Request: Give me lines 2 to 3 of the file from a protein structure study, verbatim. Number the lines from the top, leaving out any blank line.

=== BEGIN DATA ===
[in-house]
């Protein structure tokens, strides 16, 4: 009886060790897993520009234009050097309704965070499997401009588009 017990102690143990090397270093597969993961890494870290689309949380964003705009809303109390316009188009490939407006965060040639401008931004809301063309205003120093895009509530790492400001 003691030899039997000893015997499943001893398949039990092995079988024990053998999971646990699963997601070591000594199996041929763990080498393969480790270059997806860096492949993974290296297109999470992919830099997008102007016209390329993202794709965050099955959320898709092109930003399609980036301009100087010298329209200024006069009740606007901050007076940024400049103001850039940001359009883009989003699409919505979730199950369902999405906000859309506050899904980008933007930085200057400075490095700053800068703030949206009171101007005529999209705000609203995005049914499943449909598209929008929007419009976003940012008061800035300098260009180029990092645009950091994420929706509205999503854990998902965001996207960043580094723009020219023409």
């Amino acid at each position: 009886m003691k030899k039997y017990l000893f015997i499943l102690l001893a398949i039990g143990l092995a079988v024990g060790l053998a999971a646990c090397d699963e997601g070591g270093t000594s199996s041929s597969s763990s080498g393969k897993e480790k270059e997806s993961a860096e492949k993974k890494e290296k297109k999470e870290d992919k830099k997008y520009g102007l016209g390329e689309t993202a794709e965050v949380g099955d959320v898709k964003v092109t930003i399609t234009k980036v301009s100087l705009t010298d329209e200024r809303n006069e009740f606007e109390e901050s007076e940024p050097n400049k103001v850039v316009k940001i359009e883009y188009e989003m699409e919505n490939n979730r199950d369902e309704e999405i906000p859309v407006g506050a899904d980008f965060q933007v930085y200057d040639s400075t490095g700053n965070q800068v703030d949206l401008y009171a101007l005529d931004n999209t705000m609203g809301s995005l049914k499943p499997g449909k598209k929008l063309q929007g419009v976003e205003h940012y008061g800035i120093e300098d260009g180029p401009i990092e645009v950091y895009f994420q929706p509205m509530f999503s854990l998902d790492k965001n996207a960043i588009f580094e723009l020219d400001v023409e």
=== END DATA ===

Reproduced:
């Protein structure tokens, strides 16, 4: 009886060790897993520009234009050097309704965070499997401009588009 017990102690143990090397270093597969993961890494870290689309949380964003705009809303109390316009188009490939407006965060040639401008931004809301063309205003120093895009509530790492400001 003691030899039997000893015997499943001893398949039990092995079988024990053998999971646990699963997601070591000594199996041929763990080498393969480790270059997806860096492949993974290296297109999470992919830099997008102007016209390329993202794709965050099955959320898709092109930003399609980036301009100087010298329209200024006069009740606007901050007076940024400049103001850039940001359009883009989003699409919505979730199950369902999405906000859309506050899904980008933007930085200057400075490095700053800068703030949206009171101007005529999209705000609203995005049914499943449909598209929008929007419009976003940012008061800035300098260009180029990092645009950091994420929706509205999503854990998902965001996207960043580094723009020219023409």
């Amino acid at each position: 009886m003691k030899k039997y017990l000893f015997i499943l102690l001893a398949i039990g143990l092995a079988v024990g060790l053998a999971a646990c090397d699963e997601g070591g270093t000594s199996s041929s597969s763990s080498g393969k897993e480790k270059e997806s993961a860096e492949k993974k890494e290296k297109k999470e870290d992919k830099k997008y520009g102007l016209g390329e689309t993202a794709e965050v949380g099955d959320v898709k964003v092109t930003i399609t234009k980036v301009s100087l705009t010298d329209e200024r809303n006069e009740f606007e109390e901050s007076e940024p050097n400049k103001v850039v316009k940001i359009e883009y188009e989003m699409e919505n490939n979730r199950d369902e309704e999405i906000p859309v407006g506050a899904d980008f965060q933007v930085y200057d040639s400075t490095g700053n965070q800068v703030d949206l401008y009171a101007l005529d931004n999209t705000m609203g809301s995005l049914k499943p499997g449909k598209k929008l063309q929007g419009v976003e205003h940012y008061g800035i120093e300098d260009g180029p401009i990092e645009v950091y895009f994420q929706p509205m509530f999503s854990l998902d790492k965001n996207a960043i588009f580094e723009l020219d400001v023409e």